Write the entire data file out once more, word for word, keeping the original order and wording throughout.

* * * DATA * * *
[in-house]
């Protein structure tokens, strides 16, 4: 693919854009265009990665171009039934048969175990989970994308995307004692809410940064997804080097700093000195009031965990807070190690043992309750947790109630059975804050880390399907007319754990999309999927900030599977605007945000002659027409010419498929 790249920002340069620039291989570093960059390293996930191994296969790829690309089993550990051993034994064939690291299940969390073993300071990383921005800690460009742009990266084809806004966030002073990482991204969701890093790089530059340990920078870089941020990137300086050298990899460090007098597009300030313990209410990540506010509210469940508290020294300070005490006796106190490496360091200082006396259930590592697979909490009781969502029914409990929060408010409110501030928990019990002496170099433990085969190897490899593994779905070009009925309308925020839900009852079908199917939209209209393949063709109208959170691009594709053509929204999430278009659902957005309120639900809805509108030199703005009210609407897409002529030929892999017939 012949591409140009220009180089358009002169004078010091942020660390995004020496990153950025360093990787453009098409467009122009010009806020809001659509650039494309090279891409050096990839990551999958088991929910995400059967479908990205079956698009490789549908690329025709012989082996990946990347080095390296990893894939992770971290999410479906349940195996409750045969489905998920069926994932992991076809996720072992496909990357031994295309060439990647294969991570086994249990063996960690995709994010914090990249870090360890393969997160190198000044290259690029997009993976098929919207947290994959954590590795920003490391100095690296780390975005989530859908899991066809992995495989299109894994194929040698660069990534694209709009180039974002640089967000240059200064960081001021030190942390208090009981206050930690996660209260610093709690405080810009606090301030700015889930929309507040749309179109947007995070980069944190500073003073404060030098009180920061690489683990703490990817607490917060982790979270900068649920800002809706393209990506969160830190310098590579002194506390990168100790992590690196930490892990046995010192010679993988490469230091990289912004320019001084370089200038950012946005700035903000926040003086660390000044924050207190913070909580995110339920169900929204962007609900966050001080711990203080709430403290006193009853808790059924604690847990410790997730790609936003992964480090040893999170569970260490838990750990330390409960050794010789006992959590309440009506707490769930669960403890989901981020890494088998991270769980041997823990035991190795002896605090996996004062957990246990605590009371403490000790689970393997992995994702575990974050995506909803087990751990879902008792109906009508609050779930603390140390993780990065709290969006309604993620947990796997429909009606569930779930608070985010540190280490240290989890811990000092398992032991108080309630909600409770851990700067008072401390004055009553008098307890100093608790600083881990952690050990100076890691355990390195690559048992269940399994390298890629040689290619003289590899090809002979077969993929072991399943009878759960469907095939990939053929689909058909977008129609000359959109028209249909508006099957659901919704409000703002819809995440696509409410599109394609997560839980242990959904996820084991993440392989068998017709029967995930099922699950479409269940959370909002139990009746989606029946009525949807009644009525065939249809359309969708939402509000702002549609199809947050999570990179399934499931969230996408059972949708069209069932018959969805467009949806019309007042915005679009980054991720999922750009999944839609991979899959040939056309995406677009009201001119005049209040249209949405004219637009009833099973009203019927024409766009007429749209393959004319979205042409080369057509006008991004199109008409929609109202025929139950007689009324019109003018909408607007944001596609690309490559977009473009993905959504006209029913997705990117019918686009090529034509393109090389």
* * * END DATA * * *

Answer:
[in-house]
């Protein structure tokens, strides 16, 4: 693919854009265009990665171009039934048969175990989970994308995307004692809410940064997804080097700093000195009031965990807070190690043992309750947790109630059975804050880390399907007319754990999309999927900030599977605007945000002659027409010419498929 790249920002340069620039291989570093960059390293996930191994296969790829690309089993550990051993034994064939690291299940969390073993300071990383921005800690460009742009990266084809806004966030002073990482991204969701890093790089530059340990920078870089941020990137300086050298990899460090007098597009300030313990209410990540506010509210469940508290020294300070005490006796106190490496360091200082006396259930590592697979909490009781969502029914409990929060408010409110501030928990019990002496170099433990085969190897490899593994779905070009009925309308925020839900009852079908199917939209209209393949063709109208959170691009594709053509929204999430278009659902957005309120639900809805509108030199703005009210609407897409002529030929892999017939 012949591409140009220009180089358009002169004078010091942020660390995004020496990153950025360093990787453009098409467009122009010009806020809001659509650039494309090279891409050096990839990551999958088991929910995400059967479908990205079956698009490789549908690329025709012989082996990946990347080095390296990893894939992770971290999410479906349940195996409750045969489905998920069926994932992991076809996720072992496909990357031994295309060439990647294969991570086994249990063996960690995709994010914090990249870090360890393969997160190198000044290259690029997009993976098929919207947290994959954590590795920003490391100095690296780390975005989530859908899991066809992995495989299109894994194929040698660069990534694209709009180039974002640089967000240059200064960081001021030190942390208090009981206050930690996660209260610093709690405080810009606090301030700015889930929309507040749309179109947007995070980069944190500073003073404060030098009180920061690489683990703490990817607490917060982790979270900068649920800002809706393209990506969160830190310098590579002194506390990168100790992590690196930490892990046995010192010679993988490469230091990289912004320019001084370089200038950012946005700035903000926040003086660390000044924050207190913070909580995110339920169900929204962007609900966050001080711990203080709430403290006193009853808790059924604690847990410790997730790609936003992964480090040893999170569970260490838990750990330390409960050794010789006992959590309440009506707490769930669960403890989901981020890494088998991270769980041997823990035991190795002896605090996996004062957990246990605590009371403490000790689970393997992995994702575990974050995506909803087990751990879902008792109906009508609050779930603390140390993780990065709290969006309604993620947990796997429909009606569930779930608070985010540190280490240290989890811990000092398992032991108080309630909600409770851990700067008072401390004055009553008098307890100093608790600083881990952690050990100076890691355990390195690559048992269940399994390298890629040689290619003289590899090809002979077969993929072991399943009878759960469907095939990939053929689909058909977008129609000359959109028209249909508006099957659901919704409000703002819809995440696509409410599109394609997560839980242990959904996820084991993440392989068998017709029967995930099922699950479409269940959370909002139990009746989606029946009525949807009644009525065939249809359309969708939402509000702002549609199809947050999570990179399934499931969230996408059972949708069209069932018959969805467009949806019309007042915005679009980054991720999922750009999944839609991979899959040939056309995406677009009201001119005049209040249209949405004219637009009833099973009203019927024409766009007429749209393959004319979205042409080369057509006008991004199109008409929609109202025929139950007689009324019109003018909408607007944001596609690309490559977009473009993905959504006209029913997705990117019918686009090529034509393109090389």